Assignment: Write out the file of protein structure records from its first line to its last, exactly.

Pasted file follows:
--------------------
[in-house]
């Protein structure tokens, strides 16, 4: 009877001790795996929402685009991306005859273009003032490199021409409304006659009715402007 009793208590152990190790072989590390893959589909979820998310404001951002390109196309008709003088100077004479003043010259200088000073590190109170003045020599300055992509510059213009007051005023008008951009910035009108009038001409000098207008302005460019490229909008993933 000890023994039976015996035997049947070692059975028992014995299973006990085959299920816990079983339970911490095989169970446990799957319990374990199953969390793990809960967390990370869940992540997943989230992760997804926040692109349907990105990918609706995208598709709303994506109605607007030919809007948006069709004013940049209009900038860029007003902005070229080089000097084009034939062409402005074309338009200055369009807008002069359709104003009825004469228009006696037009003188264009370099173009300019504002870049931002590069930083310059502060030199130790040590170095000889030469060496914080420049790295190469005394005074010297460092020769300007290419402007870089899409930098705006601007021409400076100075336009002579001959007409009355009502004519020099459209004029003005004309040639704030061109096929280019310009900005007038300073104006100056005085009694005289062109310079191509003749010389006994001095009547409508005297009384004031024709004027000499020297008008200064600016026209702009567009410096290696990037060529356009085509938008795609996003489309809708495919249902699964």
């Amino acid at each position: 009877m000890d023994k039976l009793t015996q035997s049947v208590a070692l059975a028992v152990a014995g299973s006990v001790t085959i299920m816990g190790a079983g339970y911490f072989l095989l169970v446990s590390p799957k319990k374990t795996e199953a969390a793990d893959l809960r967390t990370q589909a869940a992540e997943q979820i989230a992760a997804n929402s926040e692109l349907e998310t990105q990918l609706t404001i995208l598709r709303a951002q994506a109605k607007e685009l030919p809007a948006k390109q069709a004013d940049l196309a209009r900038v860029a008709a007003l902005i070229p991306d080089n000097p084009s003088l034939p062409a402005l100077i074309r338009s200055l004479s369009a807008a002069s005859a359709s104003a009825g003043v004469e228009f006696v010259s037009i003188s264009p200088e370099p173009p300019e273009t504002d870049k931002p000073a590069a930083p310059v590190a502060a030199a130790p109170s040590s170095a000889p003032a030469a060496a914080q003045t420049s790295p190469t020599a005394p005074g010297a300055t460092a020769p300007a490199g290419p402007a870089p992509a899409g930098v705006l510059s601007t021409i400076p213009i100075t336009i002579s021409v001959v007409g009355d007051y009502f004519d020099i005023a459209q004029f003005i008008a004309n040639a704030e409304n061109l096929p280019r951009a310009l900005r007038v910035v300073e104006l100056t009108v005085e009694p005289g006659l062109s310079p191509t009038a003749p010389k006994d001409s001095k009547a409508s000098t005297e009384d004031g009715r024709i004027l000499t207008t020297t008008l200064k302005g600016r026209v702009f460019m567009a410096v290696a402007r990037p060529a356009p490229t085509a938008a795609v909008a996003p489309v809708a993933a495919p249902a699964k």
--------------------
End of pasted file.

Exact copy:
[in-house]
């Protein structure tokens, strides 16, 4: 009877001790795996929402685009991306005859273009003032490199021409409304006659009715402007 009793208590152990190790072989590390893959589909979820998310404001951002390109196309008709003088100077004479003043010259200088000073590190109170003045020599300055992509510059213009007051005023008008951009910035009108009038001409000098207008302005460019490229909008993933 000890023994039976015996035997049947070692059975028992014995299973006990085959299920816990079983339970911490095989169970446990799957319990374990199953969390793990809960967390990370869940992540997943989230992760997804926040692109349907990105990918609706995208598709709303994506109605607007030919809007948006069709004013940049209009900038860029007003902005070229080089000097084009034939062409402005074309338009200055369009807008002069359709104003009825004469228009006696037009003188264009370099173009300019504002870049931002590069930083310059502060030199130790040590170095000889030469060496914080420049790295190469005394005074010297460092020769300007290419402007870089899409930098705006601007021409400076100075336009002579001959007409009355009502004519020099459209004029003005004309040639704030061109096929280019310009900005007038300073104006100056005085009694005289062109310079191509003749010389006994001095009547409508005297009384004031024709004027000499020297008008200064600016026209702009567009410096290696990037060529356009085509938008795609996003489309809708495919249902699964």
């Amino acid at each position: 009877m000890d023994k039976l009793t015996q035997s049947v208590a070692l059975a028992v152990a014995g299973s006990v001790t085959i299920m816990g190790a079983g339970y911490f072989l095989l169970v446990s590390p799957k319990k374990t795996e199953a969390a793990d893959l809960r967390t990370q589909a869940a992540e997943q979820i989230a992760a997804n929402s926040e692109l349907e998310t990105q990918l609706t404001i995208l598709r709303a951002q994506a109605k607007e685009l030919p809007a948006k390109q069709a004013d940049l196309a209009r900038v860029a008709a007003l902005i070229p991306d080089n000097p084009s003088l034939p062409a402005l100077i074309r338009s200055l004479s369009a807008a002069s005859a359709s104003a009825g003043v004469e228009f006696v010259s037009i003188s264009p200088e370099p173009p300019e273009t504002d870049k931002p000073a590069a930083p310059v590190a502060a030199a130790p109170s040590s170095a000889p003032a030469a060496a914080q003045t420049s790295p190469t020599a005394p005074g010297a300055t460092a020769p300007a490199g290419p402007a870089p992509a899409g930098v705006l510059s601007t021409i400076p213009i100075t336009i002579s021409v001959v007409g009355d007051y009502f004519d020099i005023a459209q004029f003005i008008a004309n040639a704030e409304n061109l096929p280019r951009a310009l900005r007038v910035v300073e104006l100056t009108v005085e009694p005289g006659l062109s310079p191509t009038a003749p010389k006994d001409s001095k009547a409508s000098t005297e009384d004031g009715r024709i004027l000499t207008t020297t008008l200064k302005g600016r026209v702009f460019m567009a410096v290696a402007r990037p060529a356009p490229t085509a938008a795609v909008a996003p489309v809708a993933a495919p249902a699964k």